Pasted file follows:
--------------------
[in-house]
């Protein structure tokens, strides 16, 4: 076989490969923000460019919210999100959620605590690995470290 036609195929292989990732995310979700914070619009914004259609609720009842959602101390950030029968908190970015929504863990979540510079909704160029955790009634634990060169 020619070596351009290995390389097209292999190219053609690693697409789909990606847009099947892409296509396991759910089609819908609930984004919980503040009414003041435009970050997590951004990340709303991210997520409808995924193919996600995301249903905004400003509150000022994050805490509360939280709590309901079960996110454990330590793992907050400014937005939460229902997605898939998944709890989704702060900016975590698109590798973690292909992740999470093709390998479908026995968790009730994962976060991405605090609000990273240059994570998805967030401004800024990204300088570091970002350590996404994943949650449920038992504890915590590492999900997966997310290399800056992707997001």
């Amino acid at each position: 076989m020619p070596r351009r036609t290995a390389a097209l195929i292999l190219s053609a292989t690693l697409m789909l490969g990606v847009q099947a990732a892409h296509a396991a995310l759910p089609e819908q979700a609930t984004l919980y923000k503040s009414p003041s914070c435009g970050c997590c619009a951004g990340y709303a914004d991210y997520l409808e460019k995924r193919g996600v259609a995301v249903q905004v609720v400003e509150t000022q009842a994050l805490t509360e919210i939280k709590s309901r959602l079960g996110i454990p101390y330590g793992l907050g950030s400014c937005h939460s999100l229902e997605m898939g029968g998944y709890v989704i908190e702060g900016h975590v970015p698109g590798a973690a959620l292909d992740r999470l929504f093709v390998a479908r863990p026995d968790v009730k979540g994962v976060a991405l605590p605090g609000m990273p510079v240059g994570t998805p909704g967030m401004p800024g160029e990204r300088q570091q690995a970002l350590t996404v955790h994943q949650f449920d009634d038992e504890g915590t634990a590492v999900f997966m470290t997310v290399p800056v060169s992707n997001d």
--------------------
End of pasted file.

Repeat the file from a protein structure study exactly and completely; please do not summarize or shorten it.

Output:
[in-house]
């Protein structure tokens, strides 16, 4: 076989490969923000460019919210999100959620605590690995470290 036609195929292989990732995310979700914070619009914004259609609720009842959602101390950030029968908190970015929504863990979540510079909704160029955790009634634990060169 020619070596351009290995390389097209292999190219053609690693697409789909990606847009099947892409296509396991759910089609819908609930984004919980503040009414003041435009970050997590951004990340709303991210997520409808995924193919996600995301249903905004400003509150000022994050805490509360939280709590309901079960996110454990330590793992907050400014937005939460229902997605898939998944709890989704702060900016975590698109590798973690292909992740999470093709390998479908026995968790009730994962976060991405605090609000990273240059994570998805967030401004800024990204300088570091970002350590996404994943949650449920038992504890915590590492999900997966997310290399800056992707997001």
């Amino acid at each position: 076989m020619p070596r351009r036609t290995a390389a097209l195929i292999l190219s053609a292989t690693l697409m789909l490969g990606v847009q099947a990732a892409h296509a396991a995310l759910p089609e819908q979700a609930t984004l919980y923000k503040s009414p003041s914070c435009g970050c997590c619009a951004g990340y709303a914004d991210y997520l409808e460019k995924r193919g996600v259609a995301v249903q905004v609720v400003e509150t000022q009842a994050l805490t509360e919210i939280k709590s309901r959602l079960g996110i454990p101390y330590g793992l907050g950030s400014c937005h939460s999100l229902e997605m898939g029968g998944y709890v989704i908190e702060g900016h975590v970015p698109g590798a973690a959620l292909d992740r999470l929504f093709v390998a479908r863990p026995d968790v009730k979540g994962v976060a991405l605590p605090g609000m990273p510079v240059g994570t998805p909704g967030m401004p800024g160029e990204r300088q570091q690995a970002l350590t996404v955790h994943q949650f449920d009634d038992e504890g915590t634990a590492v999900f997966m470290t997310v290399p800056v060169s992707n997001d």